Performance Horse Fuel

Performance Horse Fuel

Another very interesting topic at the KER conference in Florida was presented by Dr Joe Pagan, it looked at the different energy sources that horses can use to fuel performance.

Locomotion of any animal requires the muscles to contract, for contraction to take place the muscle needs fuel in the form of ATP (adenosine triphosphate).

The horse has a number of ‘fuel’ sources available to the muscle to create ATP:

Fat – Horses can burn fat aerobically to create ATP. It is plentiful in the horse as stored throughout the body, however it is a slow fuel and not the first choice if the horse needs to generate ATP more quickly. In the diet fat is most commonly provided by vegetable oil, this is calorie dense and horses digest it well.

Sugar and Starch – Non structural carbohydrates. Cereal grains provide a good source of starch. Via enzymatic digestion horses break down starch and sugars to glucose, glucose is then taken into the bloodstream, it can oxidized at that time to produce ATP or converted to glycogen and stored in the muscle or liver.

Plant Fibre – The fermentation of fibre in the hindgut of the horse generates volatile fatty acids (VFAs). The horse can then absorb the VFAs and produce fatty caids and glucose.

Protein – this is not typically used as an energy source. It is inefficient and in most instances an expensive source of calories. Extreme excesses of protein in the diet is not desirable.

All these energy sources can be used by the horses muscles to fuel contraction. However a number of factors may influence the best fuel source to be used depending on discipline, breed, temperament, desired body condition and energy level expended by the horse (determined by a combination of exercise, intensity and duration).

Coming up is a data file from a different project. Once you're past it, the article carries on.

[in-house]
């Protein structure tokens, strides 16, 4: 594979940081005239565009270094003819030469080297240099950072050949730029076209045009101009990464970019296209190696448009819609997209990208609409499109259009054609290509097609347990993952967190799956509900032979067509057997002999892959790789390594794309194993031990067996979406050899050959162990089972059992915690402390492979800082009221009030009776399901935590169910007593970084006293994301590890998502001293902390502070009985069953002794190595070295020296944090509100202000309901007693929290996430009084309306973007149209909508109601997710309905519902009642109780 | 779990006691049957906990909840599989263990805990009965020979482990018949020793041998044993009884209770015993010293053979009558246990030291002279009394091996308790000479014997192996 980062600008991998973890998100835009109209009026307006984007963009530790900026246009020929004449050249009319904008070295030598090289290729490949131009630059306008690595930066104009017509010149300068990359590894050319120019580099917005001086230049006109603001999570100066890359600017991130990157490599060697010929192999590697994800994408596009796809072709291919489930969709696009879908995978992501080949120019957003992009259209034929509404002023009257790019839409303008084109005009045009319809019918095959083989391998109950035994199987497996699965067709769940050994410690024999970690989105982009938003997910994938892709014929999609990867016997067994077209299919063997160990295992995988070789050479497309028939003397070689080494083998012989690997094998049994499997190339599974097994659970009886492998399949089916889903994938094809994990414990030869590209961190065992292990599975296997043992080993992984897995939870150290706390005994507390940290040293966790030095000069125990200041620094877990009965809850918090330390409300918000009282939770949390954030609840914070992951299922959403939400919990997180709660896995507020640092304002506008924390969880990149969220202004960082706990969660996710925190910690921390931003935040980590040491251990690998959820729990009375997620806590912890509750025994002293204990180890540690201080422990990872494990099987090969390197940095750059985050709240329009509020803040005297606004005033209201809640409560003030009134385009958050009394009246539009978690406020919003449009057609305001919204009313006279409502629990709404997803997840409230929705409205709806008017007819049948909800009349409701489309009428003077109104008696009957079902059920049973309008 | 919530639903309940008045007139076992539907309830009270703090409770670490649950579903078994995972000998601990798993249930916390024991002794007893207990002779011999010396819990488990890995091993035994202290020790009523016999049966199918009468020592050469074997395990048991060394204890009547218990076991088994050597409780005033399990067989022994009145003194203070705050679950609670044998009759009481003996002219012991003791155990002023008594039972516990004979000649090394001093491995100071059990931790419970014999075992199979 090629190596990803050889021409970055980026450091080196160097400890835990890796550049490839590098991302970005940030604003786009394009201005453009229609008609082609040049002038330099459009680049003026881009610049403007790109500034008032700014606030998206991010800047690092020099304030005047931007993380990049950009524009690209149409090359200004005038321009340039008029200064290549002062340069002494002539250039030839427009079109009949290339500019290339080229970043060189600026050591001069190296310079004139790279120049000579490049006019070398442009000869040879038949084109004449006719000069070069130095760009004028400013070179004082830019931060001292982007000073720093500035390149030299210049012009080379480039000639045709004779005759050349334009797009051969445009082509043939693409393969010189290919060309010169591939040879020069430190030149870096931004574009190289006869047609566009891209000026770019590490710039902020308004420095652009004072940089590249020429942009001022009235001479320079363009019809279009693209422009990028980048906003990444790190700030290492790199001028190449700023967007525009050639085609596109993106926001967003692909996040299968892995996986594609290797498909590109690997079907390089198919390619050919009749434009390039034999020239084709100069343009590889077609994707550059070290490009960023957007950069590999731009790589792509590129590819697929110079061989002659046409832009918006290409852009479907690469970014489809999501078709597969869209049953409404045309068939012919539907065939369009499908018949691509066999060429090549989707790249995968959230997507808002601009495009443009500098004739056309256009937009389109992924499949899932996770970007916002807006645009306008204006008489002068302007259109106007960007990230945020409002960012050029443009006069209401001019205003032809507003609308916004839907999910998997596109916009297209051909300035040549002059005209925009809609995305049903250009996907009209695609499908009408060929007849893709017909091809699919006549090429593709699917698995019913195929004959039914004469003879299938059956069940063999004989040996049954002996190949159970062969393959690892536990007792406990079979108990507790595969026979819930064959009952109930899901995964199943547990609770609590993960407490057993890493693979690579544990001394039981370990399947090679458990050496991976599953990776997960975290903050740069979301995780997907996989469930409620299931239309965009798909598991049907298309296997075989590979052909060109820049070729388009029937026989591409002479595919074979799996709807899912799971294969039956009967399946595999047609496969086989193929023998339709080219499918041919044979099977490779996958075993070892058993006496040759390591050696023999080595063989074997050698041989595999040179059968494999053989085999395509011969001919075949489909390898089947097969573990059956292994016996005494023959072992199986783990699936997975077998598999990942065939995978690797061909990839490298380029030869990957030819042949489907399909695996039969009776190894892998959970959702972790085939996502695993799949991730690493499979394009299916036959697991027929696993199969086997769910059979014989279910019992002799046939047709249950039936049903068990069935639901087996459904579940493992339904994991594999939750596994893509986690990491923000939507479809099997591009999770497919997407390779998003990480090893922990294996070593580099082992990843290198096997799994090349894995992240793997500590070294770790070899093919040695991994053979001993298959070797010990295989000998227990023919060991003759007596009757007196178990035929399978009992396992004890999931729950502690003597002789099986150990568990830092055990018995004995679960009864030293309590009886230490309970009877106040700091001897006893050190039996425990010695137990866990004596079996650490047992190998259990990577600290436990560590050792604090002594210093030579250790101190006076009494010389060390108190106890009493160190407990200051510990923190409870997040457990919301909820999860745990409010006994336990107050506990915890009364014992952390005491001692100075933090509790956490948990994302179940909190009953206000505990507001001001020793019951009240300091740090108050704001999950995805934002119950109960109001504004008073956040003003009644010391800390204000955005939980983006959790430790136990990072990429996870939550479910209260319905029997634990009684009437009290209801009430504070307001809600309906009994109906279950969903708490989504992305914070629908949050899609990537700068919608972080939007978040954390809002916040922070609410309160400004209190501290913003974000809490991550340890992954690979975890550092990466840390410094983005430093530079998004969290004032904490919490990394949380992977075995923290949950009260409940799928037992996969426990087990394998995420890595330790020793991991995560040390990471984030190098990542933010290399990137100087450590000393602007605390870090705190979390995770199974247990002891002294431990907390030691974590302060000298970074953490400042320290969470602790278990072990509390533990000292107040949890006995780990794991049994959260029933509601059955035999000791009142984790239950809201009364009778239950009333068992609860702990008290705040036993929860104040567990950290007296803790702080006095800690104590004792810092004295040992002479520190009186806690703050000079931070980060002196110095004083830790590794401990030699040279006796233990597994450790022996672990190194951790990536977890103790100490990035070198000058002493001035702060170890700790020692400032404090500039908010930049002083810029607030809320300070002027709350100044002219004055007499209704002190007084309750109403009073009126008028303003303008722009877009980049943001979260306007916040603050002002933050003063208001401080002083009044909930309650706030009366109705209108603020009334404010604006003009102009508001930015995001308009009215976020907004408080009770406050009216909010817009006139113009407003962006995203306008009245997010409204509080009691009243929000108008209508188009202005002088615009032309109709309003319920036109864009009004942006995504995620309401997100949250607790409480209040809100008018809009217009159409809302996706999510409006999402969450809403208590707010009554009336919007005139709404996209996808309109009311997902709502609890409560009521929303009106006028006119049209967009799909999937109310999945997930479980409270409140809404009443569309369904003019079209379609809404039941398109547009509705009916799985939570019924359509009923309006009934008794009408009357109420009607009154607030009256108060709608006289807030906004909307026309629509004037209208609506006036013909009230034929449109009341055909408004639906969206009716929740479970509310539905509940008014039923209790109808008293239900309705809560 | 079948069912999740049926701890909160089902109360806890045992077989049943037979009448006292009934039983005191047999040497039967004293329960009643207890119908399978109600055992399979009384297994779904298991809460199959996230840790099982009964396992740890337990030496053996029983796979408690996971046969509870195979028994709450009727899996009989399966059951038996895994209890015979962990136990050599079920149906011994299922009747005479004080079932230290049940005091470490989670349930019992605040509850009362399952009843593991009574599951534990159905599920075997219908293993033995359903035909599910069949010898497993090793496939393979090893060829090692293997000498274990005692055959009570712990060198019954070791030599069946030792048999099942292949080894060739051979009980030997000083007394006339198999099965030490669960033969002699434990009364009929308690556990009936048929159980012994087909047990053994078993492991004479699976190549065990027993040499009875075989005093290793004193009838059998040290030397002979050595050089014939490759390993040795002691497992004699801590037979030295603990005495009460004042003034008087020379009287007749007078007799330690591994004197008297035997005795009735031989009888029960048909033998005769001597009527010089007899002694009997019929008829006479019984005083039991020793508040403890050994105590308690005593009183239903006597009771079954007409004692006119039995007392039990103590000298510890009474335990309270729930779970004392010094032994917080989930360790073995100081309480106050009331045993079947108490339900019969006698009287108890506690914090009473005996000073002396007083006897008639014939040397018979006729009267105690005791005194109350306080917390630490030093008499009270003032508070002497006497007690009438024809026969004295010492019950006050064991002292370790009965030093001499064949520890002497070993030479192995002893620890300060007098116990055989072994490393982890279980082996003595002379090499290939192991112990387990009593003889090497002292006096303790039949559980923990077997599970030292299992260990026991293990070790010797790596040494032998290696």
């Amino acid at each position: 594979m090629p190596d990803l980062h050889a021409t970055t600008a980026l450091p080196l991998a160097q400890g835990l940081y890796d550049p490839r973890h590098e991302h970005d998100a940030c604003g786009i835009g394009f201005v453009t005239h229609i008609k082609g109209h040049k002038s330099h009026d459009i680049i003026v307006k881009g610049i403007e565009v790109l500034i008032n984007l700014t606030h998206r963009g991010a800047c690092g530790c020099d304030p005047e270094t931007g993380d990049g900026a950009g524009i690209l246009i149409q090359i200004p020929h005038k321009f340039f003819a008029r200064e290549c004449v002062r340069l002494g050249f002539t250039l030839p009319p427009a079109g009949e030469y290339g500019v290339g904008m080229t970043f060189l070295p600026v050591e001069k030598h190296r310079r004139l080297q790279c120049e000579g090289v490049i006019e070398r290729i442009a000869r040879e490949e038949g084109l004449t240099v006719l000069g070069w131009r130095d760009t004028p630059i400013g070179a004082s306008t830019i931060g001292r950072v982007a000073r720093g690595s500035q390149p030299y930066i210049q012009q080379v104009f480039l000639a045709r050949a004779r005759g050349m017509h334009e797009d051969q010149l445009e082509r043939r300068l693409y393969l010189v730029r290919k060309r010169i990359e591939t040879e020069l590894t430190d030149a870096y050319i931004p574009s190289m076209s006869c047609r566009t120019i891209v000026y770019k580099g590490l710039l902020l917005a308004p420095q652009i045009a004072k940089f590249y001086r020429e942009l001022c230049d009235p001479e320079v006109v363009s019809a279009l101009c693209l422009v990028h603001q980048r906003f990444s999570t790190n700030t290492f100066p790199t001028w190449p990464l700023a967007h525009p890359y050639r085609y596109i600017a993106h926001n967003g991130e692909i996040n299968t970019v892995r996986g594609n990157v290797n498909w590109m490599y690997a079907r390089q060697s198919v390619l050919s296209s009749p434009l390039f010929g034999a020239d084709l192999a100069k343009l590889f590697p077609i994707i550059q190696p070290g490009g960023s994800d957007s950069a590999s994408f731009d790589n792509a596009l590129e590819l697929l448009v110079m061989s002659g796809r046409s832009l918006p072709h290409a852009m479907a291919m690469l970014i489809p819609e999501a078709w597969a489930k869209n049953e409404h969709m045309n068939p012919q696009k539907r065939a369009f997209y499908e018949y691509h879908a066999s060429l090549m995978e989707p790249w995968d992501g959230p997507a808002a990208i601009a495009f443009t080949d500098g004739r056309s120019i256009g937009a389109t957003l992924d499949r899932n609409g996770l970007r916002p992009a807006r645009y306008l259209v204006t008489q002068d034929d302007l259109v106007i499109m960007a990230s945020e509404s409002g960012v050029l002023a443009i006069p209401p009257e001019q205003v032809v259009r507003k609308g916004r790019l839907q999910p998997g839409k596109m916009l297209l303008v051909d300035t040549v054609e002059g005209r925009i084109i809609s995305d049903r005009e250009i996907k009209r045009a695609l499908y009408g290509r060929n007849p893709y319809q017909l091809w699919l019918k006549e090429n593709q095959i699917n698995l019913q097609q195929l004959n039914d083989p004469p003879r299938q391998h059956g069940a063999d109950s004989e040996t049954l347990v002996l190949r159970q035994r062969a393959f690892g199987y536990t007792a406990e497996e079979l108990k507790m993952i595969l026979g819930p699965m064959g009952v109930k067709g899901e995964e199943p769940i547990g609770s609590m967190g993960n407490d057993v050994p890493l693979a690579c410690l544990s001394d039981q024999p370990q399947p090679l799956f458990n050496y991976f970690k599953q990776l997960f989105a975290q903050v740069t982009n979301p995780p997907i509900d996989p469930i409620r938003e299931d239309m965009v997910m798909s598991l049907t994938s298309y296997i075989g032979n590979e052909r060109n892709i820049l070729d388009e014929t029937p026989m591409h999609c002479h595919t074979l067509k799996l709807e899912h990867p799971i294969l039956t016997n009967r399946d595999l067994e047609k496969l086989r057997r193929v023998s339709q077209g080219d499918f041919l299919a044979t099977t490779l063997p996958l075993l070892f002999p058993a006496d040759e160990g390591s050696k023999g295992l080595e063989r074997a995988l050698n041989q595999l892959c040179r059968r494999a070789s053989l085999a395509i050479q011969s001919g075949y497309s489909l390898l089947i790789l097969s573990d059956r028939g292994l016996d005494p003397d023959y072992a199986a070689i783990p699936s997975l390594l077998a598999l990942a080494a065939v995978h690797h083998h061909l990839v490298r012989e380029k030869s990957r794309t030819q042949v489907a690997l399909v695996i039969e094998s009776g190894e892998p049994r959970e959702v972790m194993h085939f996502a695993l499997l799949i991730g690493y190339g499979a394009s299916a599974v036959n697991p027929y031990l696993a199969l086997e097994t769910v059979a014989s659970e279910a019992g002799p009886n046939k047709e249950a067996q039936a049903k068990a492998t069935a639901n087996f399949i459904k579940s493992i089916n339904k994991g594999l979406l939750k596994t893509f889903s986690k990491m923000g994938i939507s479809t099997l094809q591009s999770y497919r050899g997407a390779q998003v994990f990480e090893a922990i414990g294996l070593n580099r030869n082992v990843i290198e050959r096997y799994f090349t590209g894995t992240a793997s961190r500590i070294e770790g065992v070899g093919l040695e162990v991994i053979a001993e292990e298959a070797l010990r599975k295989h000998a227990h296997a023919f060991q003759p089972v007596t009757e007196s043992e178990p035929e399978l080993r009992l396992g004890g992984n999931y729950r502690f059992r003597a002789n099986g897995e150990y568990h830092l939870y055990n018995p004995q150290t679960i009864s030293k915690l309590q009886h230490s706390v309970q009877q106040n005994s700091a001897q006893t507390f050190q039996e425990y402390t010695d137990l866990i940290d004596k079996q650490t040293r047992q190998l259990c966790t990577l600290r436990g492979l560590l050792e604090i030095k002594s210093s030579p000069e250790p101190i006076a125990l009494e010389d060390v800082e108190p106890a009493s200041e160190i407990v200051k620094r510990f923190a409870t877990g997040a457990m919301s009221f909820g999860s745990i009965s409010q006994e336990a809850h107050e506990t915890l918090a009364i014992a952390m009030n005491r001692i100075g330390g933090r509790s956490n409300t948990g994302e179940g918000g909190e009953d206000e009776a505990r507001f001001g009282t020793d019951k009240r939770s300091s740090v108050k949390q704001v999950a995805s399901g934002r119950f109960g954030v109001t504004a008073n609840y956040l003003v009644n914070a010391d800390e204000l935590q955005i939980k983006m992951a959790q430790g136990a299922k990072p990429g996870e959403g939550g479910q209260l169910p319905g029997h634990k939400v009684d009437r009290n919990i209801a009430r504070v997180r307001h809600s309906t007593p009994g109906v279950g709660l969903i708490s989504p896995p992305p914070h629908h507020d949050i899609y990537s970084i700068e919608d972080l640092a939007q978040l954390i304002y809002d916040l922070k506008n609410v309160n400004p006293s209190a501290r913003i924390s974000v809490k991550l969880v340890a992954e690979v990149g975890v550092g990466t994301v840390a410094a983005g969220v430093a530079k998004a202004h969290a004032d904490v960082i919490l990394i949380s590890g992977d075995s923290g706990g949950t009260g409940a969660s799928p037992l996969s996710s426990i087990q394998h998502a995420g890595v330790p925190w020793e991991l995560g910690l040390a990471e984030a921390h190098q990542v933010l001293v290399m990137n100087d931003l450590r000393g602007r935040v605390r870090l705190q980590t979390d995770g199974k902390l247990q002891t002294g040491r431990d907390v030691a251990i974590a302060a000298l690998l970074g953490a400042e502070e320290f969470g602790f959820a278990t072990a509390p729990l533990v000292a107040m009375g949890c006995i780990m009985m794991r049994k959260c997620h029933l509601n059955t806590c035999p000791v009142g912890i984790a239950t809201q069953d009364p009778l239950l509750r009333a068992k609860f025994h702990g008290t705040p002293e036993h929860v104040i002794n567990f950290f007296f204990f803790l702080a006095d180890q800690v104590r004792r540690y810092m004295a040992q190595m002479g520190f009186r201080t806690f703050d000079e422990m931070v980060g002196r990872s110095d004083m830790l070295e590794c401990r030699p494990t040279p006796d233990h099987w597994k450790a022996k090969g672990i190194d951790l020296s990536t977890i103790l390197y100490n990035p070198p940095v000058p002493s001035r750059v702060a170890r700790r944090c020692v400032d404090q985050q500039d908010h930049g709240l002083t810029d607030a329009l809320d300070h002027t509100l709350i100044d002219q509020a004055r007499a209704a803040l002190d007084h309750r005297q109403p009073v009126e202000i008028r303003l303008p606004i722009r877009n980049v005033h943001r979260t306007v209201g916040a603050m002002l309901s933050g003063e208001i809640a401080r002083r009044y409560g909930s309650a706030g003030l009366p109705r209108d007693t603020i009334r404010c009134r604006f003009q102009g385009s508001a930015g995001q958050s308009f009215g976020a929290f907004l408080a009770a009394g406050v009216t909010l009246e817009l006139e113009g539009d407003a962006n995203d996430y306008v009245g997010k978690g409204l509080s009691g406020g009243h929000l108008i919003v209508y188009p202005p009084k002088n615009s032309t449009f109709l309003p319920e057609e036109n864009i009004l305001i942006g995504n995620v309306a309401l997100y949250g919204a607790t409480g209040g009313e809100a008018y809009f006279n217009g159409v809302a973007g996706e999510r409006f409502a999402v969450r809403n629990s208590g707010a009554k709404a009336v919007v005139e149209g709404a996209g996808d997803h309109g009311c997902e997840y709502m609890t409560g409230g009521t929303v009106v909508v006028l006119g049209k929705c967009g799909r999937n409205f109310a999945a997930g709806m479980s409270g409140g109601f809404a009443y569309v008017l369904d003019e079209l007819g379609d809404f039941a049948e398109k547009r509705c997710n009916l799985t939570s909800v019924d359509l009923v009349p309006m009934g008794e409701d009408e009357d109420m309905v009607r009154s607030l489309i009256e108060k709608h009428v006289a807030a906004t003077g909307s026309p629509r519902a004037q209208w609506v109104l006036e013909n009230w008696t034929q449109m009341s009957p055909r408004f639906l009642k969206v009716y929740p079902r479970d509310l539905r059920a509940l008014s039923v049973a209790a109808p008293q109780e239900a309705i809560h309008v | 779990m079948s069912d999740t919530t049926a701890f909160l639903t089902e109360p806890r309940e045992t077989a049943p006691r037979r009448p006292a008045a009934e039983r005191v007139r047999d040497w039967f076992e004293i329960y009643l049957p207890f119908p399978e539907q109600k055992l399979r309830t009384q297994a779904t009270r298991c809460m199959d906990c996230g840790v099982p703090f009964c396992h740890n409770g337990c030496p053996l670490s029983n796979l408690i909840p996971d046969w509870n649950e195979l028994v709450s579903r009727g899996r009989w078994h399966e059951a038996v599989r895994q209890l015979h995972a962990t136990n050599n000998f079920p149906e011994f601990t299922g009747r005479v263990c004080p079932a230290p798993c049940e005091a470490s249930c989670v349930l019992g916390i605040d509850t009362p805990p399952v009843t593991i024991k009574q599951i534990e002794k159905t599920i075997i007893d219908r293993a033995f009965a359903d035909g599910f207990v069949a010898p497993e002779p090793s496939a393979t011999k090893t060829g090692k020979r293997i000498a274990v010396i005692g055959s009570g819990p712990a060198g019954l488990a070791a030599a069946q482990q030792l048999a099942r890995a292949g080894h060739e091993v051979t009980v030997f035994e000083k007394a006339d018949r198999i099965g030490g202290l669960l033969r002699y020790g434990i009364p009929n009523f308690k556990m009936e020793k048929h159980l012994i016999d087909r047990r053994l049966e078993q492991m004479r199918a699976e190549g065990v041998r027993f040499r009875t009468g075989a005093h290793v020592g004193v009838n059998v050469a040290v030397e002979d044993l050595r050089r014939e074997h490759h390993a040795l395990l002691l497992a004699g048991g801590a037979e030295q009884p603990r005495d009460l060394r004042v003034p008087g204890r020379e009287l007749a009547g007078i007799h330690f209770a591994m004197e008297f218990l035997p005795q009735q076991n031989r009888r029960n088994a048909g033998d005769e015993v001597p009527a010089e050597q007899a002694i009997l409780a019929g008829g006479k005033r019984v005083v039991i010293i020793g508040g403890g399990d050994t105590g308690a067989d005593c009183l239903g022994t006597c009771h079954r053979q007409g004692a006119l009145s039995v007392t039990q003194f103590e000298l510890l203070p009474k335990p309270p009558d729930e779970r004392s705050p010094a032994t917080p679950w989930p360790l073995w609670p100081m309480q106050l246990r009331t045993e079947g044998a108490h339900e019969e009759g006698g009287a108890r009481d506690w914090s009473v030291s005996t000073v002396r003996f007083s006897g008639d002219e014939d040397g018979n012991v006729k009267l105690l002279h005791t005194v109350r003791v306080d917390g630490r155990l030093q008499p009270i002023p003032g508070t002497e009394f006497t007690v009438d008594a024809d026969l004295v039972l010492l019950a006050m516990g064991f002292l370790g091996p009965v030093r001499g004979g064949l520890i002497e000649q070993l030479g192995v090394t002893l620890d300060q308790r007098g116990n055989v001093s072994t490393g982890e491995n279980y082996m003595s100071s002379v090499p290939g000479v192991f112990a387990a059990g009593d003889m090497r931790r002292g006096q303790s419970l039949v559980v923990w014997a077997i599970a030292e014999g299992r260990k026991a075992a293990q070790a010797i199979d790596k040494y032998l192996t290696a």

Dr Pagan discussed the difference between breeds focusing on Thoroughbreds and Arabians, these two breeds have different muscle composition and therefore their muscles have different preferences in the fuel they chose to use to generate muscle contraction. A study he carried out many years earlier compared the two breeds. Under the same feed and work conditions the arabians burned more fat, preferentially choosing fat as their fuel. In contrast in the faster work the thoroughbreds produced more lactic acid an indicator of anaerobic metabolism, they had called on muscle cells that relied on glucose for their fuel.

Dr Pagan said if we have a continuum with the two breeds, Arabian endurance horses at one end with the requirements for fat and fibre and less dependency on NSC and thoroughbred racehorses at the other end, most other horses will find a place within this continuum.

The key take out from this presentation for me was that the feed sources chosen to fuel locomotion in the equine equine athlete will depend on the type of work, intensity of that work and the breed. Low-intensity exercise should skew toward low-starch, high-fat feeds, high-intensity, short-duration work should toward a more NSC and lower fat feed.

This may not only influence feed formulation but also the total make up of the horses daily ration. As always temperament can’t be overlooked and any ailments or preexisting conditions that may influence feed choices.